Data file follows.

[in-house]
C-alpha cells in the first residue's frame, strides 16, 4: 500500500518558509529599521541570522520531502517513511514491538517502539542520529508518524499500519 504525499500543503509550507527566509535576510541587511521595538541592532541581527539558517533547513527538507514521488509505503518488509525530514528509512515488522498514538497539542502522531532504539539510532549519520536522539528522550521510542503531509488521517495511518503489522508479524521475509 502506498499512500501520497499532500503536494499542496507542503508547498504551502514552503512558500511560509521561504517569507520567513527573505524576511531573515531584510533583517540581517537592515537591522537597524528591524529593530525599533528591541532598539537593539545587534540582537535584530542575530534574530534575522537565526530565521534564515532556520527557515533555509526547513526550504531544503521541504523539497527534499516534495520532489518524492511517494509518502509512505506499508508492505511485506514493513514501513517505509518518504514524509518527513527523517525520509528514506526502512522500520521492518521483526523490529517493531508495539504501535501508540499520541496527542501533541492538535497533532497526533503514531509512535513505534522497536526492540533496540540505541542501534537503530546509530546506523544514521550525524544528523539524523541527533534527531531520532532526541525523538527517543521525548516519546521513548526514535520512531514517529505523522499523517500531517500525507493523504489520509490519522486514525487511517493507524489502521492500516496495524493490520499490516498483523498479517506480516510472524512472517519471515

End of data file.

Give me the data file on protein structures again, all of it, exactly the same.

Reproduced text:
[in-house]
C-alpha cells in the first residue's frame, strides 16, 4: 500500500518558509529599521541570522520531502517513511514491538517502539542520529508518524499500519 504525499500543503509550507527566509535576510541587511521595538541592532541581527539558517533547513527538507514521488509505503518488509525530514528509512515488522498514538497539542502522531532504539539510532549519520536522539528522550521510542503531509488521517495511518503489522508479524521475509 502506498499512500501520497499532500503536494499542496507542503508547498504551502514552503512558500511560509521561504517569507520567513527573505524576511531573515531584510533583517540581517537592515537591522537597524528591524529593530525599533528591541532598539537593539545587534540582537535584530542575530534574530534575522537565526530565521534564515532556520527557515533555509526547513526550504531544503521541504523539497527534499516534495520532489518524492511517494509518502509512505506499508508492505511485506514493513514501513517505509518518504514524509518527513527523517525520509528514506526502512522500520521492518521483526523490529517493531508495539504501535501508540499520541496527542501533541492538535497533532497526533503514531509512535513505534522497536526492540533496540540505541542501534537503530546509530546506523544514521550525524544528523539524523541527533534527531531520532532526541525523538527517543521525548516519546521513548526514535520512531514517529505523522499523517500531517500525507493523504489520509490519522486514525487511517493507524489502521492500516496495524493490520499490516498483523498479517506480516510472524512472517519471515